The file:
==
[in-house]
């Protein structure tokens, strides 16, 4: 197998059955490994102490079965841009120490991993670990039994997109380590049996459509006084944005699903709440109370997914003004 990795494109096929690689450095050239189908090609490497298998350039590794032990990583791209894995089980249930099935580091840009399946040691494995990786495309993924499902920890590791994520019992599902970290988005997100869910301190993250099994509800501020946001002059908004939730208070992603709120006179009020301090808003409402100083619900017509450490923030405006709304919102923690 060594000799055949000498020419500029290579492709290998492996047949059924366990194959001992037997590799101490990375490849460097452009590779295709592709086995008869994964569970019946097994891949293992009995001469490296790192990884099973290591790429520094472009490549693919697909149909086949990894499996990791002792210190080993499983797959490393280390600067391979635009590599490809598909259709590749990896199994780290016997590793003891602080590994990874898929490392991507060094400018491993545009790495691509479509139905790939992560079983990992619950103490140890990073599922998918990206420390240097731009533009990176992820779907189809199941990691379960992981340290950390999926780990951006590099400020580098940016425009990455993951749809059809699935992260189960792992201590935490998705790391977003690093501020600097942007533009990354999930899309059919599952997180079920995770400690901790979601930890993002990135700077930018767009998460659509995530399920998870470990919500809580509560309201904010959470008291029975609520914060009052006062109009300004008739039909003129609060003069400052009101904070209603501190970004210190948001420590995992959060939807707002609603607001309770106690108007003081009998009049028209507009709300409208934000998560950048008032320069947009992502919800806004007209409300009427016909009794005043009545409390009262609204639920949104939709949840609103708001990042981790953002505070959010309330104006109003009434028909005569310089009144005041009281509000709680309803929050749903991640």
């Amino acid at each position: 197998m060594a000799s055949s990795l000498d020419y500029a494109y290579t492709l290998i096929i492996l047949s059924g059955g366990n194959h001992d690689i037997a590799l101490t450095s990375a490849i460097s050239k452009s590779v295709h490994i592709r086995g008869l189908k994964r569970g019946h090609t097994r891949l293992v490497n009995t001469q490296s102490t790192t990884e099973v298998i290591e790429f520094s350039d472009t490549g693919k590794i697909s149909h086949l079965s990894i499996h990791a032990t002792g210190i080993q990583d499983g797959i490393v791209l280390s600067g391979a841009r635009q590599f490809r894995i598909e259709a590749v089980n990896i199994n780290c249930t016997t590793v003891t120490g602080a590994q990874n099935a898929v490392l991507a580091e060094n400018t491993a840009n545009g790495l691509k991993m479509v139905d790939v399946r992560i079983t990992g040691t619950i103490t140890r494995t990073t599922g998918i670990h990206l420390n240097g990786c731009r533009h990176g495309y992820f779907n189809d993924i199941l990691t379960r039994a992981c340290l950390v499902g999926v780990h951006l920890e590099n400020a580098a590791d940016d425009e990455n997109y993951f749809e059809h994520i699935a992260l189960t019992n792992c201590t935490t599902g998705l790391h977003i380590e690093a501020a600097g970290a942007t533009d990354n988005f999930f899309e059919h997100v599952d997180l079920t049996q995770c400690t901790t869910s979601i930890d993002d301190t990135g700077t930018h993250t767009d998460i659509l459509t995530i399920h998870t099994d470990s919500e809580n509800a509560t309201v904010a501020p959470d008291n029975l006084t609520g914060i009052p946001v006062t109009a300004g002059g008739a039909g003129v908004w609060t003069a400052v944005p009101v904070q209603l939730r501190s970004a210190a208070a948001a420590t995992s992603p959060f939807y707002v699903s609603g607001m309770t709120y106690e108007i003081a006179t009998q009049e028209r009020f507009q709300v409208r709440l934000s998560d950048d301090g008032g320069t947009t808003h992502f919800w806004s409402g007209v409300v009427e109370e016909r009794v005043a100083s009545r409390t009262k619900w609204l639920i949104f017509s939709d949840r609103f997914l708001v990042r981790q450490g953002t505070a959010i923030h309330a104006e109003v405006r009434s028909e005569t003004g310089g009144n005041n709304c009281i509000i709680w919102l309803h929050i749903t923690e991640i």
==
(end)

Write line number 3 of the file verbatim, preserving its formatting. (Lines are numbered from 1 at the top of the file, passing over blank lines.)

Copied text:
């Amino acid at each position: 197998m060594a000799s055949s990795l000498d020419y500029a494109y290579t492709l290998i096929i492996l047949s059924g059955g366990n194959h001992d690689i037997a590799l101490t450095s990375a490849i460097s050239k452009s590779v295709h490994i592709r086995g008869l189908k994964r569970g019946h090609t097994r891949l293992v490497n009995t001469q490296s102490t790192t990884e099973v298998i290591e790429f520094s350039d472009t490549g693919k590794i697909s149909h086949l079965s990894i499996h990791a032990t002792g210190i080993q990583d499983g797959i490393v791209l280390s600067g391979a841009r635009q590599f490809r894995i598909e259709a590749v089980n990896i199994n780290c249930t016997t590793v003891t120490g602080a590994q990874n099935a898929v490392l991507a580091e060094n400018t491993a840009n545009g790495l691509k991993m479509v139905d790939v399946r992560i079983t990992g040691t619950i103490t140890r494995t990073t599922g998918i670990h990206l420390n240097g990786c731009r533009h990176g495309y992820f779907n189809d993924i199941l990691t379960r039994a992981c340290l950390v499902g999926v780990h951006l920890e590099n400020a580098a590791d940016d425009e990455n997109y993951f749809e059809h994520i699935a992260l189960t019992n792992c201590t935490t599902g998705l790391h977003i380590e690093a501020a600097g970290a942007t533009d990354n988005f999930f899309e059919h997100v599952d997180l079920t049996q995770c400690t901790t869910s979601i930890d993002d301190t990135g700077t930018h993250t767009d998460i659509l459509t995530i399920h998870t099994d470990s919500e809580n509800a509560t309201v904010a501020p959470d008291n029975l006084t609520g914060i009052p946001v006062t109009a300004g002059g008739a039909g003129v908004w609060t003069a400052v944005p009101v904070q209603l939730r501190s970004a210190a208070a948001a420590t995992s992603p959060f939807y707002v699903s609603g607001m309770t709120y106690e108007i003081a006179t009998q009049e028209r009020f507009q709300v409208r709440l934000s998560d950048d301090g008032g320069t947009t808003h992502f919800w806004s409402g007209v409300v009427e109370e016909r009794v005043a100083s009545r409390t009262k619900w609204l639920i949104f017509s939709d949840r609103f997914l708001v990042r981790q450490g953002t505070a959010i923030h309330a104006e109003v405006r009434s028909e005569t003004g310089g009144n005041n709304c009281i509000i709680w919102l309803h929050i749903t923690e991640i």